Magistrate Slams Sect Case Lawyers
Sydney Morning Herald/1992-08-19
By COL ALLISON
Moves by lawyers to stop a magistrate conducting a "class action"involving 65 children of The Family religious sect may mean separate hearings for each child over the next five or six years, Cobham Children's Court was told yesterday.
The magistrate, Mr Ian Forsyth, in an uncharacteristically loud outburst, said he was "aghast" at the application made so late in the proceedings, set to determine if the children were in need of State care.
He was "gravely concerned and found it extraordinary that suddenly, after three weeks and two days", he had an application that might mean 65 separate magistrates were required to conduct the cases, when only five were available in NSW .
"It's a logistical nightmare ... and the theoretical cost to the community of people having to go to places like Moree, where local magistrates may be available, is incredible," he said.
Mr Forsyth believed the children could only be harmed more by the matter"going on and on".
He wanted to "hear some evidence" and get the case over and done with as soon as possible in the interests of the children.
Dr Greg Woods, QC, leading counsel for the parents, had applied for a stay in the proceedings until the Department of Community Services - which raided three sect houses with the police, seizing 72 children on May 15 -withdrew its "extravagant" opening allegations that all 65 sect children involved in the case had been sexually abused.
He said it was "a continuing defamation" and "a wide and unsustainable allegation amounting to an abusive process of the court.
"The meaning of the term 'sexual abuse' is so potent it must convey to most adults some serious physical sexual abuse of those children ... I'm told there's not going to be any evidence of this kind ... In the interest of fairness and natural justice, I ask for the allegation to be withdrawn," he said.
When the barrister for the department, Ms Robyn Topman, submitted that her client could substantiate every allegation made in the opening address, Mr Forsyth said his role was to go on; a stay would "not be looking after the children".
Dr Woods then applied to "sever off" these proceedings so matters affecting his particular clients - two adults and their four children - could be dealt with in another court.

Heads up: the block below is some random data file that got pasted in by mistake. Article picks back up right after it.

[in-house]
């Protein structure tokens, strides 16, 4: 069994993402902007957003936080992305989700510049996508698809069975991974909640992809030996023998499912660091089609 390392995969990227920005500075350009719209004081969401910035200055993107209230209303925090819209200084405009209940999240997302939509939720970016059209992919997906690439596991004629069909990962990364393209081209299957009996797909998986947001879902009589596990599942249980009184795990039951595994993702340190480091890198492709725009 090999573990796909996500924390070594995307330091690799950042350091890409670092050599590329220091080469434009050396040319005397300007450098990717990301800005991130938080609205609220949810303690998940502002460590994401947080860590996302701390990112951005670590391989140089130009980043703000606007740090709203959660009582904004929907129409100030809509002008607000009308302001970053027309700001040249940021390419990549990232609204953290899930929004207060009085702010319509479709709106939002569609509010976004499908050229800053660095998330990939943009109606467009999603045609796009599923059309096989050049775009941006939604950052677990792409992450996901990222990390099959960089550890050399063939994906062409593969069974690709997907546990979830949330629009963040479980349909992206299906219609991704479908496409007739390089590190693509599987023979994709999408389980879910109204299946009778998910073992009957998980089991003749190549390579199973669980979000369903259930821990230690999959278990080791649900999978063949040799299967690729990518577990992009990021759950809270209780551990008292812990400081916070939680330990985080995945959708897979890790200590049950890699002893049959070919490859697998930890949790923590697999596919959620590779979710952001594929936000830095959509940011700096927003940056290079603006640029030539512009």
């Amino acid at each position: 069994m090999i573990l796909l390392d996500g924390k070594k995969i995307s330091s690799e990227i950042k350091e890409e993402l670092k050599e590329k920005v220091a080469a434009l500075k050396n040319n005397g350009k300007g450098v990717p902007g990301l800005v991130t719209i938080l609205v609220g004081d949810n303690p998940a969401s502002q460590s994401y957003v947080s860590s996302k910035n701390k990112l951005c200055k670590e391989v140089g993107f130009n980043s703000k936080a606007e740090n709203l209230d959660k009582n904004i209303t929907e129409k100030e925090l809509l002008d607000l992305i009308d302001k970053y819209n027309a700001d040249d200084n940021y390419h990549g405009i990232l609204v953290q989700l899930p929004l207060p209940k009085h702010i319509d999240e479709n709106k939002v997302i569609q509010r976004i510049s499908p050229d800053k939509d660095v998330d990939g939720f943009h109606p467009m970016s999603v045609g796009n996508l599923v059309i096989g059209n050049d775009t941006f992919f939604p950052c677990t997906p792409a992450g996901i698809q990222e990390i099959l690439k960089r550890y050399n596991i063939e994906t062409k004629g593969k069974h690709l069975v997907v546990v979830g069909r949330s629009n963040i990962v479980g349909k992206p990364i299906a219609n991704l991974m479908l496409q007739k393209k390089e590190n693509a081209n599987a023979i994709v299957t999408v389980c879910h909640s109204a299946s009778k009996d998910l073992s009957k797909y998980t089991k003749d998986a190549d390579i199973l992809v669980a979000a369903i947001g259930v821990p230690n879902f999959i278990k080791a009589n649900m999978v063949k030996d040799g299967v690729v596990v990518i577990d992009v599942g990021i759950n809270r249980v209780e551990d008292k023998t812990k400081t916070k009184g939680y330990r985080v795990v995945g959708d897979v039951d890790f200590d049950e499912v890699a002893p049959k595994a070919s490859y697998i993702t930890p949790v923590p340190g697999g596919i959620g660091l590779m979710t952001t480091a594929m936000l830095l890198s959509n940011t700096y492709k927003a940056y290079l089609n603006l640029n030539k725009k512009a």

"The next witness to be called (an ex-member of the Children of God sect)touches (my clients) so transcendentally, so peripherally ... they will be adversely affected," he said. "The broad-shot approach will affect my clients deplorably, so it should be severed off."
The graphic nature of the opening allegations made it impossible for the parents and children he represented to bear the pressure of sexual abuse allegations for another six months or a year.
Mr Robert Cavanagh, the barrister for another parent group, then applied for each of the 65 matters to be severed off - and for each child to be dealt with separately.
He said the court didn't have jurisdiction under a codified act to conduct"a class action" in which the department was "attempting to paint all the children with the one brush of experience".
Mr Cavanagh said: "The confusion created by the department in its approach means the case is fundamentally obscured and tainted. It's difficult for the public to see that in fact justice is being done to each and every child."
Mr Forsyth reacted angrily, saying: "I'm aghast at the comments you have just made, Mr Cavanagh. I said from day one that I have 65 cases. I've said that from the very beginning."
Mr Forsyth said if he was to deal with each child separately the overall welfare of each child "will not be paramount".
What was suggested "sounds absurd and contrary to the overall interests of justice", Mr Forsyth said. He adjourned the case until today.